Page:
|Salaheen, Serajus - University Of Maryland|
|Kim, Seon-woo - Us Department Of Agriculture (USDA)|
|Van Kessel, Jo Ann|
|Biswas, Debabrata - University Of Maryland|
Submitted to: American Society for Microbiology Branch Meeting
Publication Type: Abstract Only
Publication Acceptance Date: 5/19/2017
Publication Date: 5/30/2017
Citation: Salaheen, S., Kim, S., Haley, B.J., Van Kessel, J.S., Biswas, D. 2017. Alternative growth promoters alter broiler gut microbiome and enhance body weight gain. American Society for Microbiology Branch Meeting. May 30, 2017.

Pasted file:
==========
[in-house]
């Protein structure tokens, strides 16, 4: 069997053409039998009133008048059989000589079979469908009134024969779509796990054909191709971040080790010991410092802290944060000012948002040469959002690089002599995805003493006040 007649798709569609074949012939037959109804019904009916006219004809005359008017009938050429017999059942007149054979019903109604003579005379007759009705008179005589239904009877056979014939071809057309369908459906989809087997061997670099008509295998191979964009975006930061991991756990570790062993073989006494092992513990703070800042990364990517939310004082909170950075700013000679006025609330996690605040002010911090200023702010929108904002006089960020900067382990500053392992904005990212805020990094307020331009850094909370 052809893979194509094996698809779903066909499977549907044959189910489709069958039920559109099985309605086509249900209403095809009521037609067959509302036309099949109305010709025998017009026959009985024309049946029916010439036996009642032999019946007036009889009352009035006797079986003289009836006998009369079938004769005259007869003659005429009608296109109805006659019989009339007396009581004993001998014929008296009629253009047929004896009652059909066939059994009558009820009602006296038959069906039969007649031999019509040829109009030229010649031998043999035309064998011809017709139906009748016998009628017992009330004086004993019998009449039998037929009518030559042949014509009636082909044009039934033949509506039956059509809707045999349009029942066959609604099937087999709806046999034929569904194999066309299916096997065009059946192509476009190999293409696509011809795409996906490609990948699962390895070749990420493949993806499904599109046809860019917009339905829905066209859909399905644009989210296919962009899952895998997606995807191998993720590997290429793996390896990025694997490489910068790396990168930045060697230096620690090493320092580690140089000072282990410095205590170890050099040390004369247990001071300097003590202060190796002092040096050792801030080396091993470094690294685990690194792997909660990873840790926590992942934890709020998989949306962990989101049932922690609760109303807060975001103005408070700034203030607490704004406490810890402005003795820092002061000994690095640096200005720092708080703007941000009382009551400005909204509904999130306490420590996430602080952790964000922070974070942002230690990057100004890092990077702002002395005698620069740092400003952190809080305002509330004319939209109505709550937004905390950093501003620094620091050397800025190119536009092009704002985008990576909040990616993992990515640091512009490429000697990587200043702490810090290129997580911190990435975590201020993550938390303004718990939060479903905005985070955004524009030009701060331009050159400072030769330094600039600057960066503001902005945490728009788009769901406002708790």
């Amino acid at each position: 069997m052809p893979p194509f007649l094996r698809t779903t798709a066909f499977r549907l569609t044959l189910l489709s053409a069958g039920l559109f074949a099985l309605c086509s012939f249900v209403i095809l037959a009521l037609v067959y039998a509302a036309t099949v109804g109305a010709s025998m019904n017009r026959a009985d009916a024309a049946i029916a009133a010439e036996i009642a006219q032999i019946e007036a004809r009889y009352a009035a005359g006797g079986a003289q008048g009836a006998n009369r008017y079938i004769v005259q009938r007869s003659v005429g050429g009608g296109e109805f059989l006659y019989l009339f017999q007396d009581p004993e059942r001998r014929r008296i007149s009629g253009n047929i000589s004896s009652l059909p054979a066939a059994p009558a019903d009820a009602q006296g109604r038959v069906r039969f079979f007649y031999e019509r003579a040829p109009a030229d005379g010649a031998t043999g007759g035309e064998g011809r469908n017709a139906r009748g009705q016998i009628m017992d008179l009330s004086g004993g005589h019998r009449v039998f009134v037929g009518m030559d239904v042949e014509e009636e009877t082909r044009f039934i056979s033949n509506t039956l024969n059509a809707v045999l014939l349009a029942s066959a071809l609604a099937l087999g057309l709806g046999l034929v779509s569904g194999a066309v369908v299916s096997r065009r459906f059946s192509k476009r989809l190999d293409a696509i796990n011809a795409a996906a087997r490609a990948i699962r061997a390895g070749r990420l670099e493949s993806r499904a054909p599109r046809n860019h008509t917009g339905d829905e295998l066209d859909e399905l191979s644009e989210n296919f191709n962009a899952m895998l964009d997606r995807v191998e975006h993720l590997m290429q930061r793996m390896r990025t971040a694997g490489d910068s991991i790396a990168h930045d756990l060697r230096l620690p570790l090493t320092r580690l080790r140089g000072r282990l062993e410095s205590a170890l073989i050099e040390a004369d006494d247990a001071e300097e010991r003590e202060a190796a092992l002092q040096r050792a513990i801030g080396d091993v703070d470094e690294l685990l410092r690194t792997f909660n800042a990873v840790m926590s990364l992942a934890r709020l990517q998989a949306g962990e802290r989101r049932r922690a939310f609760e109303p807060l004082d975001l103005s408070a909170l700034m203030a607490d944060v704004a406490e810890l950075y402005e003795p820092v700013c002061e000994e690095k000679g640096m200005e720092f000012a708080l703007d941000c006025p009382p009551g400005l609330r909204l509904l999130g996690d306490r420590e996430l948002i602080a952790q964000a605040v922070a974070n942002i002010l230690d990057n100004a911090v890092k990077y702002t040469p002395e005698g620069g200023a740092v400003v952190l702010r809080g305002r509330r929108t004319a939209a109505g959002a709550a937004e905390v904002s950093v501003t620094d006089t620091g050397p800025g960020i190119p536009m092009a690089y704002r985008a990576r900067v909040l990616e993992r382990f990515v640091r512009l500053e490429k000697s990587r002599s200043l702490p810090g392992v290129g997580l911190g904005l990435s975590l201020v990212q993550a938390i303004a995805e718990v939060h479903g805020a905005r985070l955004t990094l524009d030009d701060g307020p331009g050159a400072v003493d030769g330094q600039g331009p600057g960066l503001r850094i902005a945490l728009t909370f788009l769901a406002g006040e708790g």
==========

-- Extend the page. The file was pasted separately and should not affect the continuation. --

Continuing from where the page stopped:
Technical Abstract: Antibiotic growth promoters (AGPs) have commonly been used to enhance growth in poultry production. However, there has been increasing concern over the impact of AGPs use in food production on acquisition of antibiotic resistance in zoonotic bacterial pathogens through inter-bacterial transfer of antibiotic resistance genes (ARGs) in a complex microbial community. In this study, we adopted mass-spectrophtometric, phylogenetic, and metagenomic approaches to evaluate bioactive phenolic extracts (BPE) from blueberry (Vaccinium corymbosum) and blackberry (Rubus fruticosus) pomaces as alternative growth promoters in broilers. We raised 300 Cobb-500 broiler chicks in four groups that were provided water with no supplementation, supplemented with AGP (tylosin, neomycin sulfate, bacitracin, erythromycin, and oxytetracycline), or supplemented with 0.1 or 1.0 g Gallic acid equivalent (GAE)/L of BPE for the six week growth period. When compared with the control group (water only) the chickens that were supplemented with AGP gained 9.5% more body weight and the chickens that were supplemented with 0.1 g GAE/L of BPE gained 5.8% more body weight. The major phenolics that were identified in BPE were apigenin, catechol, chlorogenic acid, coumarin, eugenols, flavan, gallic acid, glucosides, glucuronides, hydroxydaidzein, myricetin, phenols, quercetin, quinones, tannins, triamcinolone, and others. The cecal microbiomes were different among the four groups in respect of bacterial, DNA viral, and archaeal communities. The bacterial community in the BPE-chicken ceca were similar to the microbiome of the AGP-chicken ceca, with higher relative abundance of Firmicutes and lower relative abundance of Bacteroidetes than in the control chicken ceca. AGP supplementation appeared to be associated with phage induction and a more diverse resistome profile in cecal microbiome compared with BPE or control, although both AGP and BPE supplementation resulted in a higher relative abundance of archaea. Functional characterization of cecal microbiomes revealed significant animal to animal variation in the abundance of genes involved in energy and carbohydrate metabolism. Our findings established a baseline upon which mechanisms of plant-based performance enhancers in regulation of animal growth can be investigated. In addition, the data will aid in designing alternate strategies to improve animal growth performance and consequently production.